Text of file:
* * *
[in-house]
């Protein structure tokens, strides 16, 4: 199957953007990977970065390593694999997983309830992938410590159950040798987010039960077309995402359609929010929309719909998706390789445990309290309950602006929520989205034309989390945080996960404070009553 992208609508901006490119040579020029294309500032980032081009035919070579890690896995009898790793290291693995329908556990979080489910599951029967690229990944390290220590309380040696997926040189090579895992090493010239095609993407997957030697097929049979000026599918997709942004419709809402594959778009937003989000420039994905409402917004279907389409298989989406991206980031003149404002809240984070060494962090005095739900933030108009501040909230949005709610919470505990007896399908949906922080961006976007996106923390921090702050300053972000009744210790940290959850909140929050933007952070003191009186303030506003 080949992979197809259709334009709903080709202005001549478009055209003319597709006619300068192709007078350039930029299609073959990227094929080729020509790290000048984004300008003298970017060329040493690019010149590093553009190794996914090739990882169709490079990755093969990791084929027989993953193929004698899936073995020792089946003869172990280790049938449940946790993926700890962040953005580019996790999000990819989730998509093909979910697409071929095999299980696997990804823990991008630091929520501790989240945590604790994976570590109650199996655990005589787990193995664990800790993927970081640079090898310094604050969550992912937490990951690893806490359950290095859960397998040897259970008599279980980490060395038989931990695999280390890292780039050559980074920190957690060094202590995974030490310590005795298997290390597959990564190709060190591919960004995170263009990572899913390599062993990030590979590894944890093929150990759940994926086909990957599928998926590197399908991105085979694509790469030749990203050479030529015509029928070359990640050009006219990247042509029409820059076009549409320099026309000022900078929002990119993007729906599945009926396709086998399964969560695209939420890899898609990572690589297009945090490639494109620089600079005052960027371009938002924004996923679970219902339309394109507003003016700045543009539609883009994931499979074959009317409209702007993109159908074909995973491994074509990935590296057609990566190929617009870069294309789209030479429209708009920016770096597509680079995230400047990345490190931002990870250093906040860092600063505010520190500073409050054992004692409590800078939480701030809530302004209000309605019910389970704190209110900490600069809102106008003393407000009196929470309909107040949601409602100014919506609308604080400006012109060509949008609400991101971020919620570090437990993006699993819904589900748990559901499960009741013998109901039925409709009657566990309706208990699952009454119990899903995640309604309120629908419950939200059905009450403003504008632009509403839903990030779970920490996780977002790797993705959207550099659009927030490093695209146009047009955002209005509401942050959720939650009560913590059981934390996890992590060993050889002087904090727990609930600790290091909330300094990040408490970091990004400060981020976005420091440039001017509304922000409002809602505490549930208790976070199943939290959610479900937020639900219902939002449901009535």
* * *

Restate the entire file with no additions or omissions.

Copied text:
[in-house]
């Protein structure tokens, strides 16, 4: 199957953007990977970065390593694999997983309830992938410590159950040798987010039960077309995402359609929010929309719909998706390789445990309290309950602006929520989205034309989390945080996960404070009553 992208609508901006490119040579020029294309500032980032081009035919070579890690896995009898790793290291693995329908556990979080489910599951029967690229990944390290220590309380040696997926040189090579895992090493010239095609993407997957030697097929049979000026599918997709942004419709809402594959778009937003989000420039994905409402917004279907389409298989989406991206980031003149404002809240984070060494962090005095739900933030108009501040909230949005709610919470505990007896399908949906922080961006976007996106923390921090702050300053972000009744210790940290959850909140929050933007952070003191009186303030506003 080949992979197809259709334009709903080709202005001549478009055209003319597709006619300068192709007078350039930029299609073959990227094929080729020509790290000048984004300008003298970017060329040493690019010149590093553009190794996914090739990882169709490079990755093969990791084929027989993953193929004698899936073995020792089946003869172990280790049938449940946790993926700890962040953005580019996790999000990819989730998509093909979910697409071929095999299980696997990804823990991008630091929520501790989240945590604790994976570590109650199996655990005589787990193995664990800790993927970081640079090898310094604050969550992912937490990951690893806490359950290095859960397998040897259970008599279980980490060395038989931990695999280390890292780039050559980074920190957690060094202590995974030490310590005795298997290390597959990564190709060190591919960004995170263009990572899913390599062993990030590979590894944890093929150990759940994926086909990957599928998926590197399908991105085979694509790469030749990203050479030529015509029928070359990640050009006219990247042509029409820059076009549409320099026309000022900078929002990119993007729906599945009926396709086998399964969560695209939420890899898609990572690589297009945090490639494109620089600079005052960027371009938002924004996923679970219902339309394109507003003016700045543009539609883009994931499979074959009317409209702007993109159908074909995973491994074509990935590296057609990566190929617009870069294309789209030479429209708009920016770096597509680079995230400047990345490190931002990870250093906040860092600063505010520190500073409050054992004692409590800078939480701030809530302004209000309605019910389970704190209110900490600069809102106008003393407000009196929470309909107040949601409602100014919506609308604080400006012109060509949008609400991101971020919620570090437990993006699993819904589900748990559901499960009741013998109901039925409709009657566990309706208990699952009454119990899903995640309604309120629908419950939200059905009450403003504008632009509403839903990030779970920490996780977002790797993705959207550099659009927030490093695209146009047009955002209005509401942050959720939650009560913590059981934390996890992590060993050889002087904090727990609930600790290091909330300094990040408490970091990004400060981020976005420091440039001017509304922000409002809602505490549930208790976070199943939290959610479900937020639900219902939002449901009535």